And here we are at last! The last issue of Preludes and Nocturnes, which has turned out to be the prelude to much awesomeness. In "The Sound of Her Wings," we are officially introduced to Dream's wonderful sister, Death.
From page one, you know you're getting something different: pastel colors my god! And in Paris. Nothing bad can happen with pastel colors in Paris, right?*
It's so COMFORTING when Death enters the conversation, a Goth-styled breath of fresh air. Though she doesn't have her trademark eyeliner yet, which is vaguely disappointing! Mopius, Lord of Emo, is sitting and ruminating, and in comes Hurrican Death, rambling about Fat Pigeons and Mary Poppins and all those things that make humans human. Morbius rewards her imposition with a recap of the story so far.
I'm of two minds about the expository scenes. On the one hand they feel, well, expository. We've been reading, do we really need a recap? But on the other hand, it's important to see Dream reflect like this, as there have been so many hint that he is not a man prone to regrets or looking back on the past, at least he didn't before. For Gaiman to show him philosophizing about recent events suggests a subtle shift in character.
But the number one thing to take away from this story is that Dream is not the only one of his kind: he has family, and they're not all as dark and tormented as he is. But lets play on the assumption that Dream's imprisonment has led him to become not a better person necessarily, but a little more empathetic. What would have happened if Death had been imprisoned as was originally intended? I suspect her sunny disposition would have taken a few hard knocks; she might have emerged despotic.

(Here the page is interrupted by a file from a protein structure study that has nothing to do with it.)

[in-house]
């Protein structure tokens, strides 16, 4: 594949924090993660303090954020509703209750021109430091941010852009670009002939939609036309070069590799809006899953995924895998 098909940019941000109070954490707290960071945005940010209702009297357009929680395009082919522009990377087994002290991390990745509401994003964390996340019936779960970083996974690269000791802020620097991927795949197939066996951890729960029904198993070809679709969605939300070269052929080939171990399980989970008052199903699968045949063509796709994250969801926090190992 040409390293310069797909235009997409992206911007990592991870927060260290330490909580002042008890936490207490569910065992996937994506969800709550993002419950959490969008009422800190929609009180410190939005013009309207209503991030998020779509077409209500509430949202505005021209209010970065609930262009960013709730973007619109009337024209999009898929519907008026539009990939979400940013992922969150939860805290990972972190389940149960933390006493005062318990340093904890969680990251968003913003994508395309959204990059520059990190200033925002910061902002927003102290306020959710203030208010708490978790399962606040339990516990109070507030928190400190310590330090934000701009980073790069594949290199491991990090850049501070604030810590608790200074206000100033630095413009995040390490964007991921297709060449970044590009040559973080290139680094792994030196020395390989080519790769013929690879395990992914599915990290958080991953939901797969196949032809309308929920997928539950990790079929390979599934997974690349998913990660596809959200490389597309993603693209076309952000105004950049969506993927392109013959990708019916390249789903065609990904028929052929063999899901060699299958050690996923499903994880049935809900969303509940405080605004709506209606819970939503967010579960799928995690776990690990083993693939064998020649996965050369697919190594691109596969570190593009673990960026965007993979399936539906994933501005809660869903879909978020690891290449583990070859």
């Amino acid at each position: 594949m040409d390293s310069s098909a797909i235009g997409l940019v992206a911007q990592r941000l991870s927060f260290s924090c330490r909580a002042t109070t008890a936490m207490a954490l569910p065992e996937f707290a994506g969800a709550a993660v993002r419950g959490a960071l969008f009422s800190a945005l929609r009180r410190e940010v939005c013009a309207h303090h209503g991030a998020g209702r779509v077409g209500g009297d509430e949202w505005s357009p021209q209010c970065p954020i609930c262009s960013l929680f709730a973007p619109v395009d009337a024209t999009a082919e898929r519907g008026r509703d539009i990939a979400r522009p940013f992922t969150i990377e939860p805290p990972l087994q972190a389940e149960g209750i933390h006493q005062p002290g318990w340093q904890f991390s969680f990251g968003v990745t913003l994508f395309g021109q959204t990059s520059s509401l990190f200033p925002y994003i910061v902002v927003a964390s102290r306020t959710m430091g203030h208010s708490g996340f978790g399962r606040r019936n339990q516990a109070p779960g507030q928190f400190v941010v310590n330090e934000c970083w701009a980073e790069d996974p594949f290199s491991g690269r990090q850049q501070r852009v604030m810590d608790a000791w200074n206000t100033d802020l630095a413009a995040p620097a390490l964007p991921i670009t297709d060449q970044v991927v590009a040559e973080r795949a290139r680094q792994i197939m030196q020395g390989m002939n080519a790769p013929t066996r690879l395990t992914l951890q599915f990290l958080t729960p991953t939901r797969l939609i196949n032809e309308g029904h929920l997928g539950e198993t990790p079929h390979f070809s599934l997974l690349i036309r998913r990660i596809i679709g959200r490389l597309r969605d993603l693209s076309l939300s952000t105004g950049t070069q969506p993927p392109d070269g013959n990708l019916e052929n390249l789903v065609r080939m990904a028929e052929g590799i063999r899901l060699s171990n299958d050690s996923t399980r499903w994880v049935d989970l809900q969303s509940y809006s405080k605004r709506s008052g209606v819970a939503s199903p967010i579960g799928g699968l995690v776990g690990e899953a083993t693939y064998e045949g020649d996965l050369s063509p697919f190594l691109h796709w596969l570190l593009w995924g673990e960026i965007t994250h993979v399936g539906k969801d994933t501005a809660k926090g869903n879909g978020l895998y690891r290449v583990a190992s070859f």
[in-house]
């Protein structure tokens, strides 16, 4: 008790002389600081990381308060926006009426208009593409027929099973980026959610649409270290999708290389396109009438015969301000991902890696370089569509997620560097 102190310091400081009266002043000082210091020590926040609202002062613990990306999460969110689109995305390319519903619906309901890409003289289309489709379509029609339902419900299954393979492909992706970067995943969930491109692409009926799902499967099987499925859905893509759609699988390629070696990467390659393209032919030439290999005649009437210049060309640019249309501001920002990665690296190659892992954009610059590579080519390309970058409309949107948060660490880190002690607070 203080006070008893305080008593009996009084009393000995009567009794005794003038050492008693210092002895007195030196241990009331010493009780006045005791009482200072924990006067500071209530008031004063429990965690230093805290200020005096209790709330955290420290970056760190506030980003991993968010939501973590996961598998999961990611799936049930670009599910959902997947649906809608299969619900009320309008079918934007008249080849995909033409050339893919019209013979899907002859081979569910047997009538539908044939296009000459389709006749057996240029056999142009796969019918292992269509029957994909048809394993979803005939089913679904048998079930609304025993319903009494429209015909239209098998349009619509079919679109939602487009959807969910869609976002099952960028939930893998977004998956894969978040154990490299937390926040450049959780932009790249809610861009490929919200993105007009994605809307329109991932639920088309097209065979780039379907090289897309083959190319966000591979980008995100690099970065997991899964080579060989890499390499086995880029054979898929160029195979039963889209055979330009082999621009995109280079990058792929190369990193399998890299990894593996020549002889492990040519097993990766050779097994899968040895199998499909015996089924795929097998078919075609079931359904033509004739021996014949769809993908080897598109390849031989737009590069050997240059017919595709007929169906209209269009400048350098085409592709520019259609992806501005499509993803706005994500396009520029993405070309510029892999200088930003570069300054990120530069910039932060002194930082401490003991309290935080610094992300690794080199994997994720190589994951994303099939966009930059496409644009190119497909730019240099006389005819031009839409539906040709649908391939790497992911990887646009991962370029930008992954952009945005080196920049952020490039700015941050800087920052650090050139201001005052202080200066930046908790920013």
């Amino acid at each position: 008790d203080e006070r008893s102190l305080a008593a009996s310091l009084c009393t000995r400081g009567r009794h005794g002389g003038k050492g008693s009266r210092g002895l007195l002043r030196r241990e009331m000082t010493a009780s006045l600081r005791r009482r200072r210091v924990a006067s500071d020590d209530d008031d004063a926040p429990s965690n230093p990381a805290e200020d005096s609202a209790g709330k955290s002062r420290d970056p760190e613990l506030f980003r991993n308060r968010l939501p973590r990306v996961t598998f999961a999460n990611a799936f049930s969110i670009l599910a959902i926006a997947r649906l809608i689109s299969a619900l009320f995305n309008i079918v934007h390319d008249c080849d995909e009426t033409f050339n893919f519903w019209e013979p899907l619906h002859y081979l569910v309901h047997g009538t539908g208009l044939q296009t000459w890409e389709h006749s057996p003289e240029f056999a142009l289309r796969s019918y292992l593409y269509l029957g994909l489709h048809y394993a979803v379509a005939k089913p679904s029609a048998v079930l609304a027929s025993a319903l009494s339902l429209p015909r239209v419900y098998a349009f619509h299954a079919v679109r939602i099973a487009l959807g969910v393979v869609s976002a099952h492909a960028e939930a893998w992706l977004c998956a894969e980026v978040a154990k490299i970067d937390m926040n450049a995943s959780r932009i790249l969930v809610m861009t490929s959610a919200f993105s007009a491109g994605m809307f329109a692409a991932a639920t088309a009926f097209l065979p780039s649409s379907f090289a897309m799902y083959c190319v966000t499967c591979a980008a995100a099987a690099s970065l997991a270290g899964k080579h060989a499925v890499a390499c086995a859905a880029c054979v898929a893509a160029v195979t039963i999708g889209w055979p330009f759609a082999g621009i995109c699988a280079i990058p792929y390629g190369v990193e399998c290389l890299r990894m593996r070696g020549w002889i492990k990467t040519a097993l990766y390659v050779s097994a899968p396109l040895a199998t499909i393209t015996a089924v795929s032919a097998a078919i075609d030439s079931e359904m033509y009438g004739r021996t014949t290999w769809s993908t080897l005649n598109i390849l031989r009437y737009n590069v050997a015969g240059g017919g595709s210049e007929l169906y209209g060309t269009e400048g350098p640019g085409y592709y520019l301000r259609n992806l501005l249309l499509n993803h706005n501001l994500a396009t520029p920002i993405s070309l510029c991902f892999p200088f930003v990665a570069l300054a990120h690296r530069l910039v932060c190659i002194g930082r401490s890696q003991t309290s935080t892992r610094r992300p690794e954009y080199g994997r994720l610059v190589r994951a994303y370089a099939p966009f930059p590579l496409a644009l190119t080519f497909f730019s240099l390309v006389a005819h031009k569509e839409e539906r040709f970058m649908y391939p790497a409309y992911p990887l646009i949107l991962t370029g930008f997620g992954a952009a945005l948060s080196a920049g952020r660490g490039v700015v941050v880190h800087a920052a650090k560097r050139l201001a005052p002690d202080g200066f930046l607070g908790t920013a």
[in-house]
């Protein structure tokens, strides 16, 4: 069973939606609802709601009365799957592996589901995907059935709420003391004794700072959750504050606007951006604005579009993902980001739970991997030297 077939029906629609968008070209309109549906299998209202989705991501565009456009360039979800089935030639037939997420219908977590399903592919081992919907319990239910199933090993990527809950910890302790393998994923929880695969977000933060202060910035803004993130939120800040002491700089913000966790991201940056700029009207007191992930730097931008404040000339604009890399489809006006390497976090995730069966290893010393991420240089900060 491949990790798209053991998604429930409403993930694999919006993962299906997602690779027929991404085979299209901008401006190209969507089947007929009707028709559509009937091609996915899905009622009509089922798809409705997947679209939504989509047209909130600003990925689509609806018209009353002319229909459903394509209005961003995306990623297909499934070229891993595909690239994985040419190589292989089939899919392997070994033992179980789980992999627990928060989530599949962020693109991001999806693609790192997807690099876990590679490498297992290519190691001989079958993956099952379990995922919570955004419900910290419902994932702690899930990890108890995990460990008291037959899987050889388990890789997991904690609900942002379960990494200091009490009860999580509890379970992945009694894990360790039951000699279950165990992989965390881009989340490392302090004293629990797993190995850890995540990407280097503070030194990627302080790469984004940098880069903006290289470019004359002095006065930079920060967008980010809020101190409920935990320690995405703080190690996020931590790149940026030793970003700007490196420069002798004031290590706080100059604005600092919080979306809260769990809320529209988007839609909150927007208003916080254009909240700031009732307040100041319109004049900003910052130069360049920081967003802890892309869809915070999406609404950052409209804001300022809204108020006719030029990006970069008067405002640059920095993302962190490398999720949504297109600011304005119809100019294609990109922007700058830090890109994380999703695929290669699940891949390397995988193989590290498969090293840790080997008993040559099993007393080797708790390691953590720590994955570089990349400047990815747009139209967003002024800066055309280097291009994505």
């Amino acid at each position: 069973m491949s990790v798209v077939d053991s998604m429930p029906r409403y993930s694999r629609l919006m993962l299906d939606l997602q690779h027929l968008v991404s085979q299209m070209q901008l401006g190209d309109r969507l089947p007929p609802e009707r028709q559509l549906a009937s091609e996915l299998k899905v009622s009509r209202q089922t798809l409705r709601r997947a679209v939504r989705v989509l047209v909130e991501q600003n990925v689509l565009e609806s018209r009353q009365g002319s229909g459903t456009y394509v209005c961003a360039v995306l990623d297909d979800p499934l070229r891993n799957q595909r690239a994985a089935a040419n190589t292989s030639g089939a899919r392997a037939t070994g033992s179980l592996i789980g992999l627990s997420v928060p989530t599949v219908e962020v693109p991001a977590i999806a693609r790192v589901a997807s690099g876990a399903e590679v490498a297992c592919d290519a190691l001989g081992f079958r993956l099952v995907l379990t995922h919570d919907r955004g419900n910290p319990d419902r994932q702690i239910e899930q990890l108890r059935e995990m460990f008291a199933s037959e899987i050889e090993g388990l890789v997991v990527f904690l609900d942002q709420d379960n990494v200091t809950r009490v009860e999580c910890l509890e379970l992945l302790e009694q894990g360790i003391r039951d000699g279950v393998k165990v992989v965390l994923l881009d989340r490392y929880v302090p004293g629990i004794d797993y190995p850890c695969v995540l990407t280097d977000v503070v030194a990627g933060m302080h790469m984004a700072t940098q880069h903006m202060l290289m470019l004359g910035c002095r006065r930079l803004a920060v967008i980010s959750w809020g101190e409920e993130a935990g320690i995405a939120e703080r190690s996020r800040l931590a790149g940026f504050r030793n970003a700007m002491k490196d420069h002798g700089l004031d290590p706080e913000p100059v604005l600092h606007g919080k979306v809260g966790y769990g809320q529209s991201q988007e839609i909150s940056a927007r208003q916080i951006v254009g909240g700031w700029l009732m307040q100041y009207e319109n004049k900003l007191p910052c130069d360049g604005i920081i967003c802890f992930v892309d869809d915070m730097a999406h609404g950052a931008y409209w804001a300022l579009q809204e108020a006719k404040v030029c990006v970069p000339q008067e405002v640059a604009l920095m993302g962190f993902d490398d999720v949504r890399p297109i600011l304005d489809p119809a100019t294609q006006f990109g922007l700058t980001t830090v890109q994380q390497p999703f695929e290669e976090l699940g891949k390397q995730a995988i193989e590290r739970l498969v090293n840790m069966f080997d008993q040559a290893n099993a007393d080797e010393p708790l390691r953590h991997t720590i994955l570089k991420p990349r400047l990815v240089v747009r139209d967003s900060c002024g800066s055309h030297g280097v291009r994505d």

But as Franklin demonstrates, if you meet Death without knowing her name, you would WANT to see her, you would want to be adjacent to her marvelous energy. And so we do, in fact, for we do not know she is Death until the end. And what a weird little twist that is.
There's a subtle horror here that works much better than the rest of the first series, I believe. Death knows what she's doing, she's not callous, nor is she overly professional. It's almost sweet when she talks the recently deceased through their passing. Until the baby. And even then, it's a sweet conversation. Until we get an almost full page of the new mother in despair. Now THAT's the moment. That's the consequence of Death. She inflicts great torment on those that are left behind.
These Eternals, there's a lot more going on than what's bubbling on the surface.
Coming up: Doll's House! And we get a few history lessons.
*Upon further research, it turns out this ISN'T Paris, but Greenwich Village in New York City.